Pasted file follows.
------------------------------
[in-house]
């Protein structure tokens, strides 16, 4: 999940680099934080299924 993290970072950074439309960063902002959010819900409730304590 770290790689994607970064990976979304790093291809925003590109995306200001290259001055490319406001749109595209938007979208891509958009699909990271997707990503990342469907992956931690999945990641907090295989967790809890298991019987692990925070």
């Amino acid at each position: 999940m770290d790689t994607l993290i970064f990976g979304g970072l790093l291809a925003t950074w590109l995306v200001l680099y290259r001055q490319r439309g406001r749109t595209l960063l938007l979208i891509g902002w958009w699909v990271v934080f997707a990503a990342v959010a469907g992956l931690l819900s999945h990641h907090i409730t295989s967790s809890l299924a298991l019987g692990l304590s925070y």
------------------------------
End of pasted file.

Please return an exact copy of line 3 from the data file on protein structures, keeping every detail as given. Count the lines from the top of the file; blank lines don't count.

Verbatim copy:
């Amino acid at each position: 999940m770290d790689t994607l993290i970064f990976g979304g970072l790093l291809a925003t950074w590109l995306v200001l680099y290259r001055q490319r439309g406001r749109t595209l960063l938007l979208i891509g902002w958009w699909v990271v934080f997707a990503a990342v959010a469907g992956l931690l819900s999945h990641h907090i409730t295989s967790s809890l299924a298991l019987g692990l304590s925070y």